ROME – An Italian court on Monday ordered the release of a Spanish charity ship that was seized after prosecutors said it was helping to ferry migrants illegally from Libya.
The court in Ragusa, Sicily, found that the rescue on March 15 of 218 migrants off the Libyan coast by humanitarian group Proactiva Open Arms was justified because migrants face “grave violations of human rights” in Libya.
These include forced labor, rape, and detention without adequate food and health care, Judge Giovanni Giampiccolo said in a court order seen by Reuters.
Open Arms picked up the migrants from two overcrowded rubber boats in international waters, defying orders from the European Union-supported Libyan coast guard to leave them to be retrieved by one of its own ships. According to Monday’s court order, the Libyans threatened to fire at the ship if Open Arms did not hand over the migrants.
When the migrants disembarked in Italy, the ship was impounded. A criminal investigation into its captain and the rescue coordinator for helping illegal immigration is continuing. Italian law separates legal procedures for physical assets from those for people.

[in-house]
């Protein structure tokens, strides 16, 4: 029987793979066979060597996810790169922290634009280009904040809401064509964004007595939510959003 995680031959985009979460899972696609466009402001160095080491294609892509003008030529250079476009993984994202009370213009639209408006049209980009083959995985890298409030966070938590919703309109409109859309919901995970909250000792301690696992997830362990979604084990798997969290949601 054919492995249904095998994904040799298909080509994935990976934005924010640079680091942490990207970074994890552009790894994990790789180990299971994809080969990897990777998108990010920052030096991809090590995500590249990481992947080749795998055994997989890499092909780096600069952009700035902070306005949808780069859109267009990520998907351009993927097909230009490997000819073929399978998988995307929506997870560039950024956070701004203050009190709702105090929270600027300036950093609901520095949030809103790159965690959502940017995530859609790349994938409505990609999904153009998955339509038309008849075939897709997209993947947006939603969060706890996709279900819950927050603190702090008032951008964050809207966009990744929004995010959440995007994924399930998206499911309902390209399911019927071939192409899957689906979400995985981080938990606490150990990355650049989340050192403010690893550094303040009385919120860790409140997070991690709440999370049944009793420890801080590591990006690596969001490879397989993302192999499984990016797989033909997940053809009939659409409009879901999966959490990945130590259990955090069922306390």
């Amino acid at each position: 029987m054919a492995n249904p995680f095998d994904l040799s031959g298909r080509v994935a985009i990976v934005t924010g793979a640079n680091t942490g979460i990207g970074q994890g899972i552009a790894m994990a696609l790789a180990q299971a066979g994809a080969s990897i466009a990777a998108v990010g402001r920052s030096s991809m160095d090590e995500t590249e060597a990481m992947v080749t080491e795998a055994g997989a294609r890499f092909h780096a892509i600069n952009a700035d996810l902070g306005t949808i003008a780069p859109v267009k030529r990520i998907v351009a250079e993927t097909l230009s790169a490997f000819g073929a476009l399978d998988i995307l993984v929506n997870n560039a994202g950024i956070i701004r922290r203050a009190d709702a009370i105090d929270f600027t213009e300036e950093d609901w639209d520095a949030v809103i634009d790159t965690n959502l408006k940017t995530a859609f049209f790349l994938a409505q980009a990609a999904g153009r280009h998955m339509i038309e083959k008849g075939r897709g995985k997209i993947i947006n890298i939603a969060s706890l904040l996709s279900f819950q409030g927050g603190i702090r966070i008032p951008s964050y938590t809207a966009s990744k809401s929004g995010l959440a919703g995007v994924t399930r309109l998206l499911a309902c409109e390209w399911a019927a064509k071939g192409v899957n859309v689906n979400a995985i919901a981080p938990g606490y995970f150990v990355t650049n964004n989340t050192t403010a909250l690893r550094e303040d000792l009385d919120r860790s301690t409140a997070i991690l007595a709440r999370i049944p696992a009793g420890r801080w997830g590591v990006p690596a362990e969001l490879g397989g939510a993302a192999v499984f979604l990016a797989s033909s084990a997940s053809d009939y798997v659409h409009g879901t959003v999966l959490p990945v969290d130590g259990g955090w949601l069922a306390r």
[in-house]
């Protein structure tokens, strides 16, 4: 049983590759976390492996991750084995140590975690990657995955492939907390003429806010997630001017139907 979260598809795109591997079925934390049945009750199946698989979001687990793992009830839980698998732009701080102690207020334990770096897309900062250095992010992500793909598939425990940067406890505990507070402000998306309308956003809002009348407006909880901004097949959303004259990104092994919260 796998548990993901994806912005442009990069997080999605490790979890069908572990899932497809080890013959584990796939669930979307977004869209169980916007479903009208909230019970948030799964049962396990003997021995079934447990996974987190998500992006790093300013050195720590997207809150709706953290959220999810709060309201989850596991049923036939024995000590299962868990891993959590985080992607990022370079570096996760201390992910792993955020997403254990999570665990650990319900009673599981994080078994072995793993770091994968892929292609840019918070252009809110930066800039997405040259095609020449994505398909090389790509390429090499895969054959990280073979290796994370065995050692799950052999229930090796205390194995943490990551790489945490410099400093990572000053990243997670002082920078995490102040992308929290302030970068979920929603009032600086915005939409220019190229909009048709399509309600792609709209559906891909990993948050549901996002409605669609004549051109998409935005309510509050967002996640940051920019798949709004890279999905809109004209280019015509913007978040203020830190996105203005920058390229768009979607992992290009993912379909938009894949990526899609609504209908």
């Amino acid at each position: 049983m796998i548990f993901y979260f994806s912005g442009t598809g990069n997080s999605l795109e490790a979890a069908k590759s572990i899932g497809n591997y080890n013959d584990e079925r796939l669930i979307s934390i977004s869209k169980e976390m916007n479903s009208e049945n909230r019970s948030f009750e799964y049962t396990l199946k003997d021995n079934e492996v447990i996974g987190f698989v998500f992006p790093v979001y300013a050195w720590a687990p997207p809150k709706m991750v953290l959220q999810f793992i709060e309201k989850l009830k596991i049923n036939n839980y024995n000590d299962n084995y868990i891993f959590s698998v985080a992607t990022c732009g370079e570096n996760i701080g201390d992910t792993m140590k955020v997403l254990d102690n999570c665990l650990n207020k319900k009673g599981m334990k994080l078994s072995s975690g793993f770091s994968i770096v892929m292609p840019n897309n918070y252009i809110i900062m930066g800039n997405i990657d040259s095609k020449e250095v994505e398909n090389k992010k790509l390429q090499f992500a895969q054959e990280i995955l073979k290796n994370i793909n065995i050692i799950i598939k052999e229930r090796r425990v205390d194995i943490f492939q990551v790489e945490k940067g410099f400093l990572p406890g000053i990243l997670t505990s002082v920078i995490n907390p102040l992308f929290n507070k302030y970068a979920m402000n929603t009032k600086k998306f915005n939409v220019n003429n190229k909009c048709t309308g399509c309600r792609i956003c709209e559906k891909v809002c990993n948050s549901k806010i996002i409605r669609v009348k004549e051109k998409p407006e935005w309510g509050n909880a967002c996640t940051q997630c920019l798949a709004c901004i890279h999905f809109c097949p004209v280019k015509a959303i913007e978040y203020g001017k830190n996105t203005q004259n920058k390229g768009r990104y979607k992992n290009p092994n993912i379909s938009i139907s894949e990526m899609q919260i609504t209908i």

“It’s obviously good news,” Riccardo Gatti, Open Arms’ mission head for Italy, told Reuters by phone.
“But we’re still concerned about the fact that two people remain under investigation … and Italy remains a hostile environment for migrant arrivals.”
The case has highlighted tensions between humanitarian rescuers and authorities who are trying to stop people from making the dangerous crossing to Europe from Africa.
A German ship, the Iuventa, used by aid group Jugend Rettet, was impounded in August on similar charges, which it denies.
Italy has agreed to pass more responsibility for Mediterranean rescues to Libya’s coast guard by 2020.
International law requires migrants rescued at sea be taken to a “place of safety” but the United Nations has said they face dire conditions in Libya, and those who have made the crossing tell of nightmarish treatment.
Some 5,330 migrants have reached Italian shores from Libya this year, the Interior Ministry says, a more than 80 percent fall from the same period in 2017, thanks partly to interceptions by Libya’s coast guard, which has been trained and financed by the EU and Italy.
Since 2014, more than 600,000 migrants have reached Italy by sea. Many have moved on to other EU countries.